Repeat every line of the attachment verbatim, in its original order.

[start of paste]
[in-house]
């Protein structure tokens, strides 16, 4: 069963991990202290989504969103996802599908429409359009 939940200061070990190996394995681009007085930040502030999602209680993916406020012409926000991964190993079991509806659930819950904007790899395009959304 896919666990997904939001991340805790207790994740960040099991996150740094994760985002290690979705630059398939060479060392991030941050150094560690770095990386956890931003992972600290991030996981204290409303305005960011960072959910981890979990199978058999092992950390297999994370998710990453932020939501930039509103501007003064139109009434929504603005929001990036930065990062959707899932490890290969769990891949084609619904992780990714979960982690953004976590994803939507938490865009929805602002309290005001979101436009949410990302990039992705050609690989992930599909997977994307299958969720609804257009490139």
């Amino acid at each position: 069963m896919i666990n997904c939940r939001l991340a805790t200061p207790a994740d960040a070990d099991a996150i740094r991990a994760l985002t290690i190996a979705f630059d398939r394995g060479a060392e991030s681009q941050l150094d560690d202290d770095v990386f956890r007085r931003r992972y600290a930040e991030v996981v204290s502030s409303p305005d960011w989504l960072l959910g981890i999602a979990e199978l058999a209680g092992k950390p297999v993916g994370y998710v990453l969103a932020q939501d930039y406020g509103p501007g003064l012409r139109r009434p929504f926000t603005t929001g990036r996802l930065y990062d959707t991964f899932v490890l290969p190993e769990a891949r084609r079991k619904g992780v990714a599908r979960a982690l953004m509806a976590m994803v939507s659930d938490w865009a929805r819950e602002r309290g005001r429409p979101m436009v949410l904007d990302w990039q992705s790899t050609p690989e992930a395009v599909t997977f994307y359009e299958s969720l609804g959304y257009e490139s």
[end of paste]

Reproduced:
[in-house]
């Protein structure tokens, strides 16, 4: 069963991990202290989504969103996802599908429409359009 939940200061070990190996394995681009007085930040502030999602209680993916406020012409926000991964190993079991509806659930819950904007790899395009959304 896919666990997904939001991340805790207790994740960040099991996150740094994760985002290690979705630059398939060479060392991030941050150094560690770095990386956890931003992972600290991030996981204290409303305005960011960072959910981890979990199978058999092992950390297999994370998710990453932020939501930039509103501007003064139109009434929504603005929001990036930065990062959707899932490890290969769990891949084609619904992780990714979960982690953004976590994803939507938490865009929805602002309290005001979101436009949410990302990039992705050609690989992930599909997977994307299958969720609804257009490139």
């Amino acid at each position: 069963m896919i666990n997904c939940r939001l991340a805790t200061p207790a994740d960040a070990d099991a996150i740094r991990a994760l985002t290690i190996a979705f630059d398939r394995g060479a060392e991030s681009q941050l150094d560690d202290d770095v990386f956890r007085r931003r992972y600290a930040e991030v996981v204290s502030s409303p305005d960011w989504l960072l959910g981890i999602a979990e199978l058999a209680g092992k950390p297999v993916g994370y998710v990453l969103a932020q939501d930039y406020g509103p501007g003064l012409r139109r009434p929504f926000t603005t929001g990036r996802l930065y990062d959707t991964f899932v490890l290969p190993e769990a891949r084609r079991k619904g992780v990714a599908r979960a982690l953004m509806a976590m994803v939507s659930d938490w865009a929805r819950e602002r309290g005001r429409p979101m436009v949410l904007d990302w990039q992705s790899t050609p690989e992930a395009v599909t997977f994307y359009e299958s969720l609804g959304y257009e490139s």